Tchaikovsky, Violin Concerto in D, Opus 35
Tchaikovsky wrote the Violin Concerto in 1878, inspired after spending time with the violinist Josef Kotek, also a former theory student of Tchaikovsky.
The concerto was sketched in only 2 weeks! Tchaikovsky and Kotek played the work through and Tchaikovsky subsequently re-wrote the middle slow movement, followed by the orchestration. The original Andante middle movement was used in a later work.
Tchaikovsky dedicated the Violin Concerto to a Hungarian violinist, Leopold Auer, who taught some of the leading twentieth century violinists at the St Petersburg Conservatoire. However, Auer initially complained that the concerto was unplayable!
The first performance was given in 1881 in Vienna with violinist Adolph Brodsky. It was initially not well received, but has now become a popular piece in the violin repertoire.
Tchaikovsky’s Violin Concerto is very virtuosic – listen out for all the opportunities for the soloist to show off their technical ability, particularly in the fast first and third movements.
Movement I: Allegro moderato – Moderato assai
The Violin Concerto opens with an orchestral introduction. The violin enters with a high, unaccompanied melody that never reappears. After eight bars the orchestral accompaniment begins with the theme that dominates the movement in the solo violin. This theme returns in different variations in both the violin and orchestral parts.
Listen out for the double stopping when the violin part harmonises the melody.
Tchaikovsky wrote the cadenza that appears in the middle of the first movement. Listen out for the way the phrases at the beginning finish with arpeggios reaching up to the highest notes on the violin. Also try and spot harmonics, trills and more double stopping.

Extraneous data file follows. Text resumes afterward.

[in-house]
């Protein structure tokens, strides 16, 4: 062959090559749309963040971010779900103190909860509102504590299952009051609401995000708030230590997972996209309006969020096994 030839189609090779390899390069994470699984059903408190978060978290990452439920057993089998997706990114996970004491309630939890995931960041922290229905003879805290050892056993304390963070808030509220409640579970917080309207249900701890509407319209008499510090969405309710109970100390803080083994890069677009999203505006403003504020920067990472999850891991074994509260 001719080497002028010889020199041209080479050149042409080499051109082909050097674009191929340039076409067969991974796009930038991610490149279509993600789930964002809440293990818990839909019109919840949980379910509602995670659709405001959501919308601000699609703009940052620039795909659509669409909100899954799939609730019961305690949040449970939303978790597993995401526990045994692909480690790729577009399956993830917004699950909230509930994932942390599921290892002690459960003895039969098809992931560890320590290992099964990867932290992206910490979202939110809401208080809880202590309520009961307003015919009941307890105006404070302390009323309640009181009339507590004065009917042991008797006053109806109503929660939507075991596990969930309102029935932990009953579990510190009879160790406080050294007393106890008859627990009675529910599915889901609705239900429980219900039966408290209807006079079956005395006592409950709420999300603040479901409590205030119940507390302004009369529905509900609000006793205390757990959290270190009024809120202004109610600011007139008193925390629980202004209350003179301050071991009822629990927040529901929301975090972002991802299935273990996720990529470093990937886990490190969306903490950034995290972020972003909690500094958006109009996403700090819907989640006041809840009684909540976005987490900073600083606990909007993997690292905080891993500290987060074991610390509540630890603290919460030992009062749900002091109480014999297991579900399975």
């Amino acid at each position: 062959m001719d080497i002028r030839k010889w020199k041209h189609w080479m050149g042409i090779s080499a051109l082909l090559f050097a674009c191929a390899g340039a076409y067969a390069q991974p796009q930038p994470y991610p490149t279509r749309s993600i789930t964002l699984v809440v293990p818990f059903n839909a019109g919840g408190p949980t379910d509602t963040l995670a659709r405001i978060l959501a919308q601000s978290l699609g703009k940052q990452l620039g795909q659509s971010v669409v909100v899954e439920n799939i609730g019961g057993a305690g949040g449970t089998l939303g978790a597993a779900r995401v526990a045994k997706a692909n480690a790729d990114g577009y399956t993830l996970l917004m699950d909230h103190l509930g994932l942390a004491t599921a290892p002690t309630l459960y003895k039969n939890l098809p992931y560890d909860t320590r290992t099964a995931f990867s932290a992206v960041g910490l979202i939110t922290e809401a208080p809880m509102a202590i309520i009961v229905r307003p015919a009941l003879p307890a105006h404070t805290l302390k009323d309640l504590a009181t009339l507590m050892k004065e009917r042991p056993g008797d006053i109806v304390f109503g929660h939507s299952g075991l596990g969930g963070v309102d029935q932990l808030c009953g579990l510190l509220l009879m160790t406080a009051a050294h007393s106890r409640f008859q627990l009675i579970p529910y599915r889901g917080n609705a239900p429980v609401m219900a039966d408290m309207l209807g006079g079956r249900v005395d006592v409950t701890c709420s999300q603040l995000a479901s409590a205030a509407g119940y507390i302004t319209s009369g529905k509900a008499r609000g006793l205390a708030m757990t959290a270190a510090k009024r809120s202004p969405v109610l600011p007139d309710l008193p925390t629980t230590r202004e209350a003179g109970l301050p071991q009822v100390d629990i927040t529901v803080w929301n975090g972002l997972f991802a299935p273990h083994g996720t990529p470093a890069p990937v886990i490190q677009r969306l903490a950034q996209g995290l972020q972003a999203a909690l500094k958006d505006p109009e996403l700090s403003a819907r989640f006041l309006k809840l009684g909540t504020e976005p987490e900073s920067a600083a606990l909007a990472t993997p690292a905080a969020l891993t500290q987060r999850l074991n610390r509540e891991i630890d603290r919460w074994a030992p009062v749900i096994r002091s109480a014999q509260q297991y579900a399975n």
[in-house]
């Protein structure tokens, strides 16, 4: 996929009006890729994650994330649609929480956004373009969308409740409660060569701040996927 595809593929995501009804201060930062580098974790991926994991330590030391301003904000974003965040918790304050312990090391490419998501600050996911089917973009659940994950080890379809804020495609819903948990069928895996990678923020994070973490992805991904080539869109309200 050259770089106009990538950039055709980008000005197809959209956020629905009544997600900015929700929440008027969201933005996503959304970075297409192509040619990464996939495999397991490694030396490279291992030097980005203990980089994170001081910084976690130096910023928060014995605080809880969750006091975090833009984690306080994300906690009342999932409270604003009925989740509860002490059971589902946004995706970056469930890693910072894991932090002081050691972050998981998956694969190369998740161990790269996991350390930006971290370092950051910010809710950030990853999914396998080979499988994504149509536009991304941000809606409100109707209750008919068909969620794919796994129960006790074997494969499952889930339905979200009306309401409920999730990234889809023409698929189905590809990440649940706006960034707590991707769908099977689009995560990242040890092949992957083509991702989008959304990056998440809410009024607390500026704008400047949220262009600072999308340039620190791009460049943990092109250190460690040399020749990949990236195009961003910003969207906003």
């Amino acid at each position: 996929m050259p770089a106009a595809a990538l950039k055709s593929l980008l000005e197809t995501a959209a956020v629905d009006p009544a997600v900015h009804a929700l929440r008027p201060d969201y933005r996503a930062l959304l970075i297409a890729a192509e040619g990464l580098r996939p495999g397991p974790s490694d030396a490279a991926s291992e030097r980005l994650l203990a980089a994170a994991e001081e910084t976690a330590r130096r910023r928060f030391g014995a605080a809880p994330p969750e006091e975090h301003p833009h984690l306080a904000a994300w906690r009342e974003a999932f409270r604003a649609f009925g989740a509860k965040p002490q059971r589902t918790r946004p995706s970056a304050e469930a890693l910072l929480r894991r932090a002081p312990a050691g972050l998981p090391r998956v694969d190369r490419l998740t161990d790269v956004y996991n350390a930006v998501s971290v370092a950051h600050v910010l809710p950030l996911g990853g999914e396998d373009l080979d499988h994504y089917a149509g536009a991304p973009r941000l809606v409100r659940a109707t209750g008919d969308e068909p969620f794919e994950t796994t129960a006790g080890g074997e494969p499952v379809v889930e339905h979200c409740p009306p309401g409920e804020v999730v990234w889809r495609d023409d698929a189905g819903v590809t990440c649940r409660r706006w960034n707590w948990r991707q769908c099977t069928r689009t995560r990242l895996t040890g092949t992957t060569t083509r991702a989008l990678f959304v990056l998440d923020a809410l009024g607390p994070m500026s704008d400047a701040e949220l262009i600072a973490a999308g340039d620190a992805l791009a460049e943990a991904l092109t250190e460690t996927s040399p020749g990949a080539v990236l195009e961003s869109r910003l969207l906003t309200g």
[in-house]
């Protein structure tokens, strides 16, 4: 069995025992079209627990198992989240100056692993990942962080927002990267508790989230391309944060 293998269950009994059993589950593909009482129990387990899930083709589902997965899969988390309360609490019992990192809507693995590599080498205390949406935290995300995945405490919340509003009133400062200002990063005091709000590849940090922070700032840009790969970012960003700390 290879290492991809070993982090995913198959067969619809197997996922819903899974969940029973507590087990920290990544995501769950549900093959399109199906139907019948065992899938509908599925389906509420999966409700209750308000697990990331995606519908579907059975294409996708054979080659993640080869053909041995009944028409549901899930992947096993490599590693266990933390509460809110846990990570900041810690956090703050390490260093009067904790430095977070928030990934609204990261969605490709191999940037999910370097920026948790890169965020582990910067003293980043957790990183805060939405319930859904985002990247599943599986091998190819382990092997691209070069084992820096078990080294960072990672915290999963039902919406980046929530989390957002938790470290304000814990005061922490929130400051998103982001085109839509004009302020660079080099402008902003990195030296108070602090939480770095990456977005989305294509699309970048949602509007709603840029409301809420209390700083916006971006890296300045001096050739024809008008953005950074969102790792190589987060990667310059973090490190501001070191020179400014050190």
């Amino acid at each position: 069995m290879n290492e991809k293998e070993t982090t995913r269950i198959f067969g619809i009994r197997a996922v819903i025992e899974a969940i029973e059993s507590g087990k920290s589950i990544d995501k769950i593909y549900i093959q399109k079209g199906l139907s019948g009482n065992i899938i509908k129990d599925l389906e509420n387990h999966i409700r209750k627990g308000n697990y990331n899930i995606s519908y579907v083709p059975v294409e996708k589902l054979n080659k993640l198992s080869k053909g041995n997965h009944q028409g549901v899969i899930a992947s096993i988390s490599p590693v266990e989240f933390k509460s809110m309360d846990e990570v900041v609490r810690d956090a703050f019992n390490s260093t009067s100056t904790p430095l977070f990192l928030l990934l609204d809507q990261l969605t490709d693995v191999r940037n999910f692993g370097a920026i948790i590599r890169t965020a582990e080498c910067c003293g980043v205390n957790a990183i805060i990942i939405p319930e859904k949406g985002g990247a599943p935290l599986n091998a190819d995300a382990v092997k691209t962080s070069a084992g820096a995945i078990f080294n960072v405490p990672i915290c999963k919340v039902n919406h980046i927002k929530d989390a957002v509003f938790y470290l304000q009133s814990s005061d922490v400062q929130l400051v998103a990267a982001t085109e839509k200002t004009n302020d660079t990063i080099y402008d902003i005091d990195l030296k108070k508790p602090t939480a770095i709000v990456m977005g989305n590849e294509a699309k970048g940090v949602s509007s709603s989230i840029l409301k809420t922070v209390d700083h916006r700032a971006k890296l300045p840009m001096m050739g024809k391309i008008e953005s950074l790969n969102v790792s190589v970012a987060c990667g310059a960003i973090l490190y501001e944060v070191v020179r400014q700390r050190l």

Movement II: Canzonetta: Andante
The woodwind open the second movement, creating a slow, lonely character in comparison with the previous movement.
The solo violin is muted in this movement – this is unusual in concertos as mutes make the instrument quieter. Notice how the orchestral texture is reduced in comparison to the outer movements in order to accommodate the mute.
This movement has a simple melody and form, with a more active middle section.
Movement III: Finale: Allegro vivacissimo
The third movement follows on from the second without a break and is frenetic and dance-like.
The short orchestral introduction is followed by a violin cadenza – listen out for pizzicato.
Listen out for rubato and tempo changes: accelerandos and ritardandos.
The violin repeats the main theme from this movement throughout and you can also hear the same theme in the orchestra.
Listen out for the ‘call and response’ section between solo violin and orchestra.
PYOTR ILYICH TCHAIKOVSKY 1840-1893
Russian, Romantic composer.
As a student, Tchaikovsky studied composition, music theory, piano, flute and organ.
Tchaikovsky was the first Russian composer to incorporate ideas from Western composers such as Beethoven and Schumann.
Tchaikovsky wrote a variety of orchestral, chamber, solo and stage works, including operas and ballets – famously the ballets Swan Lake and the Nutcracker.
- Rhapsody On A Theme Of Paganini
- Bartók Concerto For Orchestra
- Bartók The Miraculous Mandarin
- Beethoven Egmont
- Beethoven Piano Concerto No. 5
- Beethoven Symphony No. 9
- Berg 3 Pieces, Op. 6
- Berlioz Symphonie Fantastique
- Brahms Piano Concerto No. 2
- Britten In Memoriam Dennis Brain
- Bruch Violin Concerto No. 1
- Bruckner Symphony No. 4
- Debussy Images
- Debussy Jeux
- Debussy La Mer
- Mahler Symphony No. 6
- Mahler Symphony No. 7
- Mahler Symphony No. 9
- Mendelssohn Violin Concerto
- Messiaen Turangalîla-symphonie
- Mozart Horn Concerto No. 4
- Mozart Piano Concerto No. 27
- Rachmaninov Piano Concerto No 2
- Rachmaninov Piano Concerto 3
- Rachmaninov Piano Concerto No. 4
- Rachmaninov Symphony No. 2
- Ravel La Valse
- Ravel Piano Concerto in D
- Ravel Piano Concerto in G Major
- Schumann Symphony No. 1
- Schoenberg 5 Pieces
- Schoenberg Gurrelieder
- Schoenberg Verklärte Nacht
- Sibelius Karelia Suite
- Sibelius Symphony No. 2
- Strauss Don Juan
- Strauss Horn Concerto No.1
- Stravinsky The Firebird Suite
- Stravinsky Rite of Spring
- Tchaikovsky Symphony No. 4
- Tchaikovsky Symphony No. 6
- Tchaikovsky Violin Concerto in D
- Vaughan Williams A Sea Symphony
- Vaughan Williams London Symphony
- Vaughan Williams The Pilgrim's Progress